In the month of May I am taking a break from public writing and sharing the posts of other bloggers that I follow that have encouraged, inspired and challenged me. May this beautiful post by Carolyn Watts bless you this Mother’s Day. Here an excerpt with the link to the whole post:
God’s mothering is not something I thought much about until the last decade or so. In Scripture, God is so prominently Father that it’s easy for God’s mothering to get lost. But God’s mothering is there, written into Scripture right from the beginning . . .
MY STORY – HEARING HEARTBEATS
For ten years, I listened daily to heartbeats. Heartbeats of babies as they were formed in the darkness. Heartbeats of their mothers, too, dreams and fears and longings. I was on holy ground, witness to the quiet creation of new life.
Ten more years have passed since illness began to keep me out of the clinic. I no longer use a stethoscope or an ultrasound machine. But still I listen. Sometimes I hear only the whisper of my own heart, the urgent longing to be fully alive. I hear that cry deep in the groans and prayers and laughter of others too.
But when I’m given the grace to be still, when the noise without and within is quieted, I hear the heartbeat of the One who knit me together and placed in me this longing for Life and Freedom. He whispers “come,” “rest,” “be whole.” He reminds me who He is and who I am. Again I find myself on holy ground, witness to the growing of new life within.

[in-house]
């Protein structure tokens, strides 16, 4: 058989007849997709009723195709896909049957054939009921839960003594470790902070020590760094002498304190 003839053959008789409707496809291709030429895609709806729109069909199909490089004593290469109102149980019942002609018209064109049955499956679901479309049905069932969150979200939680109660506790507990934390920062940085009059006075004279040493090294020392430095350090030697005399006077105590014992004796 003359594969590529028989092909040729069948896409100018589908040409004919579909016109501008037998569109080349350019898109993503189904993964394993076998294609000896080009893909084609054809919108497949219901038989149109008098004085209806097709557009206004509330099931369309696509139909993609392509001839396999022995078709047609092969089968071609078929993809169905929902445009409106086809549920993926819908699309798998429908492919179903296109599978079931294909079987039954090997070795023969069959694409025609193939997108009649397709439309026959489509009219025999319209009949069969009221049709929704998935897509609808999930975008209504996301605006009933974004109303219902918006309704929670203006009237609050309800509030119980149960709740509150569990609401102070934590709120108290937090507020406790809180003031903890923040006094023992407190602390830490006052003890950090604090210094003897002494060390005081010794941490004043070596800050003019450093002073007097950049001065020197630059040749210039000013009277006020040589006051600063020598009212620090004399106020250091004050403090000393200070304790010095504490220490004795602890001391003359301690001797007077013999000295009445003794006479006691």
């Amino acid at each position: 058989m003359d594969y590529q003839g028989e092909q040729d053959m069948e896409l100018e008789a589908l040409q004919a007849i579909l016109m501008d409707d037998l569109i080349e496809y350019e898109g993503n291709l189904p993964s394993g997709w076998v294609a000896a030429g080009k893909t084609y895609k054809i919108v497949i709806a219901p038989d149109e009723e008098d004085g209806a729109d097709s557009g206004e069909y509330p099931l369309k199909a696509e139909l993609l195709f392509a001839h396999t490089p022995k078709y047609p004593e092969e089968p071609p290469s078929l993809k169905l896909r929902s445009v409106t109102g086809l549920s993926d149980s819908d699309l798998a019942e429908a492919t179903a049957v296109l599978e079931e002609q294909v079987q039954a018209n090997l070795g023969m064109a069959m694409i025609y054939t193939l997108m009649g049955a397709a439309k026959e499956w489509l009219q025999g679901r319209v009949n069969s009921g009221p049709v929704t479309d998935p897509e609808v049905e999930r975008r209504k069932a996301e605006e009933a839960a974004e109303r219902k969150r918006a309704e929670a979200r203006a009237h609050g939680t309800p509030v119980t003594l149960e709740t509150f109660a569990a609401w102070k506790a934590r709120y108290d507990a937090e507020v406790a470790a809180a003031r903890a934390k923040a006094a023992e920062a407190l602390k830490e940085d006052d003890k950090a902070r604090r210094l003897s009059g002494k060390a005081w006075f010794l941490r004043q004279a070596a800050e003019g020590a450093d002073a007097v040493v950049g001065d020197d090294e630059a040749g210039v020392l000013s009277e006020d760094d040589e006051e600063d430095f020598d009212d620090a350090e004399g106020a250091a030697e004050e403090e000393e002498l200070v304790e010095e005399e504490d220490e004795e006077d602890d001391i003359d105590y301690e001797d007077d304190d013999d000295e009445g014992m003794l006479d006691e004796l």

THE SCHOOL AND WORK DETAILS
Six months after I finished my training as an obstetrician/gynaecologist, I moved to Pakistan, then on to Afghanistan where I lived for over four years, working in a little mud-brick hospital and clinic high up in the mountains (picture no running water, no xray machine, but lines and lines of beautiful and courageous – and needy – people to serve).
Then I got sick. Hardly-able-to-get-out-of-bed sick. I was diagnosed (in a way only God could have orchestrated) with a chronic illness that had gone undiagnosed since my teens. Months of rest and good treatment didn’t solve the problem and, three years after returning home from Afghanistan, I gave up my licence to practice medicine.